Direct from Connectix: their

    QuickCam and


    when shooting monitors, televisions, etc.

    Cornell University’s


    I’ve often been asked (and I’ve answered) questions about the technology I use to transmit video across the Internet.

    (I use Cornell University’s

    desktop videoconferencing software.)

    The Connectix QuickCam is a golf-ball-sized video camera (and supporting software) designed to provide video input for your

    computer and Windows computers.

    It’s inexpensive, trivial to connect and operate, and works with most software that understands QuickTime. It connects via a serial cable.

    Technically, QuickCam:

    provides images up to 320 by 240 pixels in 4-bit grey (16 shades of grey)

    depending upon the horsepower of your Mac, you’ll get up to 15 frames per second

    draws power from your Macintosh’s serial port

    has an on-board microphone, but using it makes the audio bits compete with the video bits for the serial cable bandwidth.

    Use your Mac’s built-in or add-on microphone

    has a field of view of about 65 degrees (the equivalent of a 38mm lens of your 35mm camera)

    is a fixed-focus (18 inches to infinity) camera with a maximum lens speed of f1.9

    QuickCam will work with any Macintosh that has at least a Motorola 68020 processor, one available serial port on the motherboard, 4 MB of RAM available, hard disk space available for QuickCam’s supporting software (and resultant pictures and movies), and is running at least System 7.0.

    Therefore, it will not work with:

    the Portable

    the Macintosh 128 and 512

    the Mac Plus and SE

    the Original Classic

    On 10 Dec 1994 Thom Hogan () said:

    We have not tested QuickCam’s software under AU/X; if AU/X correctly supports QuickTime, the camera should work.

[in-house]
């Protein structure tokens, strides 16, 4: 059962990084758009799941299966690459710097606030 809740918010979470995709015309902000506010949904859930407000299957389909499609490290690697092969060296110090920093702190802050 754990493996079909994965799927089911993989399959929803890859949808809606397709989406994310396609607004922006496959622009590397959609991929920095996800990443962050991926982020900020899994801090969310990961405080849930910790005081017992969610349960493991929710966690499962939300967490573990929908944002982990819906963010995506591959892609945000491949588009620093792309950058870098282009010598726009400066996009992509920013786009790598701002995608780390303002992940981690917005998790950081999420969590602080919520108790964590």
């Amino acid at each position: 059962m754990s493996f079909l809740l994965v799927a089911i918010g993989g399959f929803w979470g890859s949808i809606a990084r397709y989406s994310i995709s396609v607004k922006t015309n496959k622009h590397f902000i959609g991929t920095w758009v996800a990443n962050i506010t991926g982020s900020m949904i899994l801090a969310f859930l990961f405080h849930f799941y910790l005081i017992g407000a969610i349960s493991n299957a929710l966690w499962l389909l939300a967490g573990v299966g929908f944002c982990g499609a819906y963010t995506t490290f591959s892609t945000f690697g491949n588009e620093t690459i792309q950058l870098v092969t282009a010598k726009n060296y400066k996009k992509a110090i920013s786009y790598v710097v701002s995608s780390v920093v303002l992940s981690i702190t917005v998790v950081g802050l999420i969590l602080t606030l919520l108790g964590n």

On 23 Jan 1995


    Myself and some others of

    (where I found out about your page) have tried without success. The software gives an error about the port being “in use”. This is quite likely a symptom of A/UX’s in-general hardware greediness. It likes to run “on the bare metal”, as I’ve heard said. I’ve gotten modems and printers to work of either port, but no luck from QuickCam.

    QuickTime 2.0 works fine with A/UX, so that’s not the issue.

    On 23 Jan 1995


    I tried installing the latest version of QuickCam and appropriate software on a MacIIsi running A/UX v. 3.1.1.

    QuickTime 2.0 and Apple Media Tuner 2.0.1 work fine, but A/UX ties up the printer and modem ports, so QuickCam isn’t recognized. It’s possible that one could deactivate one or both of the ports and get QuickCam to work, but I didn’t try.

    Also, the installer disks won’t load the software in the System folder on the ‘/’ disk.

    You have to install it on another disk and drag it over to the correct System folder by hand.

    Just wanted to let you know that it doesn’t work straight out of the box. You’d have to fuss with it, and even then, if might not work.

    The floppy diskettes that come in the triangular (!) QuickCam box contains an installer that will copy the following to your start-up hard disk:

    QuickMovie – a basic application that lets you create and edit QuickTime movies

    QuickPICT – a basic application that lets you create still PICTures

    QuickFrame – an application that lets you create pictures to replace your Mac’s desktop pattern or to create a gallery of pictures (you know, those mattes that have a bunch of holes in which to put a collection of related (wedding) pictures)

    QuickSaver, an After Dark module – (if you have an After Dark folder in your System folder)

    QuickCam extention – needed by the Macintosh to access QuickCam

    QuickCamMic extention – needed by the Macintosh to access QuickCam microphone